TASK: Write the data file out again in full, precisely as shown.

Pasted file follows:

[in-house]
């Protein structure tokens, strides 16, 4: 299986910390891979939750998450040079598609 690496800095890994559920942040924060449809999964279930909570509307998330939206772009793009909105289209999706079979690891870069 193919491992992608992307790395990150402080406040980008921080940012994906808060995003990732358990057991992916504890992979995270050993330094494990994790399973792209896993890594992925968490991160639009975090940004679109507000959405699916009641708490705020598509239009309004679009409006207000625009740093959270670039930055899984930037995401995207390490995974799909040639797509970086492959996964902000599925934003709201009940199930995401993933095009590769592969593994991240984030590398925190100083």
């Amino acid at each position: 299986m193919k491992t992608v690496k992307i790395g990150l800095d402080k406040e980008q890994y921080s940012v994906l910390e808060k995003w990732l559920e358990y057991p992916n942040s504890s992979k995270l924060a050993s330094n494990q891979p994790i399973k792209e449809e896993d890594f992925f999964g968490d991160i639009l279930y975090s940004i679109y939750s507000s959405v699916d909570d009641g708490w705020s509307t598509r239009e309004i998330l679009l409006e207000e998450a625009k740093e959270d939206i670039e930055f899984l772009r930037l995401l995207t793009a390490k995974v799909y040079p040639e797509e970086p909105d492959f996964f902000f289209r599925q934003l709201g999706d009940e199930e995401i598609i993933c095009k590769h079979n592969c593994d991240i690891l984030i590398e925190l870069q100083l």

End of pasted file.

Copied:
[in-house]
């Protein structure tokens, strides 16, 4: 299986910390891979939750998450040079598609 690496800095890994559920942040924060449809999964279930909570509307998330939206772009793009909105289209999706079979690891870069 193919491992992608992307790395990150402080406040980008921080940012994906808060995003990732358990057991992916504890992979995270050993330094494990994790399973792209896993890594992925968490991160639009975090940004679109507000959405699916009641708490705020598509239009309004679009409006207000625009740093959270670039930055899984930037995401995207390490995974799909040639797509970086492959996964902000599925934003709201009940199930995401993933095009590769592969593994991240984030590398925190100083």
């Amino acid at each position: 299986m193919k491992t992608v690496k992307i790395g990150l800095d402080k406040e980008q890994y921080s940012v994906l910390e808060k995003w990732l559920e358990y057991p992916n942040s504890s992979k995270l924060a050993s330094n494990q891979p994790i399973k792209e449809e896993d890594f992925f999964g968490d991160i639009l279930y975090s940004i679109y939750s507000s959405v699916d909570d009641g708490w705020s509307t598509r239009e309004i998330l679009l409006e207000e998450a625009k740093e959270d939206i670039e930055f899984l772009r930037l995401l995207t793009a390490k995974v799909y040079p040639e797509e970086p909105d492959f996964f902000f289209r599925q934003l709201g999706d009940e199930e995401i598609i993933c095009k590769h079979n592969c593994d991240i690891l984030i590398e925190l870069q100083l």